LOGIN TO YOUR ACCOUNT

Username
Password
Remember Me
Or use your Academic/Social account:

CREATE AN ACCOUNT

Or use your Academic/Social account:

Congratulations!

You have just completed your registration at OpenAire.

Before you can login to the site, you will need to activate your account. An e-mail will be sent to you with the proper instructions.

Important!

Please note that this site is currently undergoing Beta testing.
Any new content you create is not guaranteed to be present to the final version of the site upon release.

Thank you for your patience,
OpenAire Dev Team.

Close This Message

CREATE AN ACCOUNT

Name:
Username:
Password:
Verify Password:
E-mail:
Verify E-mail:
*All Fields Are Required.
Please Verify You Are Human:
fbtwitterlinkedinvimeoflicker grey 14rssslideshare1
Gibbs, Alexis (2016)
Publisher: Taylor & Francis
Languages: English
Types: Article
Subjects: X342, X990
This paper explores the conceptual history of academic freedom and its emergence as a substantive right that pertains to either the academic or the university. It is suggested that historical reconceptualisations necessitated by contingent circumstance may have led to academic freedom being seen as a form of protection for those working within universities whose national legislation recognises the right to teach and research without external interference, rather than as a responsibility to the wider society or to peers in other parts of the world, who do not enjoy the privilege of that right. I explore the value of academic freedom as both right and responsibility, particularly\ud taking into consideration the ethical implications for both at the international level in higher education.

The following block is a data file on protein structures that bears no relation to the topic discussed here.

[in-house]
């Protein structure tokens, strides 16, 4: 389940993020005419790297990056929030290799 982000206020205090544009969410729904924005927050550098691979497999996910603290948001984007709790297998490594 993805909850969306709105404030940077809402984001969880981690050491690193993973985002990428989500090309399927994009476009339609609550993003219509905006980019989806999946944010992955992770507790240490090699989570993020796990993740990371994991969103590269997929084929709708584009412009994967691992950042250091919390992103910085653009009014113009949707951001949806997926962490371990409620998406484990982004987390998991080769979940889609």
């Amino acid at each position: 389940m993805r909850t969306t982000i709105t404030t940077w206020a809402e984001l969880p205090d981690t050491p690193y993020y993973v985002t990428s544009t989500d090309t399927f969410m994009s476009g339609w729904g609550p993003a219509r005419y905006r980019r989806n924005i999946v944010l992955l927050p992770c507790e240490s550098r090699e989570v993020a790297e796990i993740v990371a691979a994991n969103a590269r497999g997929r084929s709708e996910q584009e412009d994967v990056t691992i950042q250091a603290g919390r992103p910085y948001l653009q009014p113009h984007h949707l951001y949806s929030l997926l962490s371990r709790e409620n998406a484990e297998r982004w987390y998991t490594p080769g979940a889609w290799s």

• The results below are discovered through our pilot algorithms. Let us know how we are doing!

    • Altbach, P. G. (2007). Peripheries and centres: research universities in developing countries.
    • Higher education management and policy, 19(2), 111.
    • Altbach, P. G. (2001). Academic freedom: International realities and challenges. Higher education, 41(1-2), 205-219.
    • Altbach, P. (2009). Academic Freedom in a Global Context - NEA. Retrieved from http://www.nea.org/assets/img/PubAlmanac/ALM_07_05.pdf.
    • Altbach, P., Reisberg, L., & Rumbley, L. (2009). Trends in global higher education: Tracking an academic revolution. Paris: UNESCO.
    • Barendt, E. (2010). Academic Freedom and the Law: A Comparative Study. Oxford: Hart Publishing.
    • Barnett, R. (1988). Limits to academic freedom: Imposed-upon or self-imposed? In M. Tight (Ed.), Academic Freedom and Responsibility. Milton Keynes: Open University Press. pp.88- 103.
    • Barnett, R. & Standish, P. (2003). Higher Education and the University. In Blake, N. et. al.
    • (Eds.) The Blackwell Guide to Philosophy of Education. Oxford: Blackwell. pp.215-233.
    • Dewey, J. (1927) The Public and its Problems. New York, NY: Holt.
    • Fuchs, Ralph F. (1963). Academic freedom - its basic philosophy, function, and history. Law Education 40 pp.79-102.
    • Education 50(1): pp.159-179.
    • Sehoole, M. (2005). 'The Politics of Mergers in Higher Education in South Africa'. Higher Tierney, W. G. (2004). Academic freedom and tenure: Between fiction and reality. The Journal of Higher Education, 75 (2) pp.161-177.
    • Tierney, W. G., & Lechuga, V. M. (2005) Academic Freedom in the 21st Century. The NEA
  • No related research data.
  • No similar publications.

Share - Bookmark

Cite this article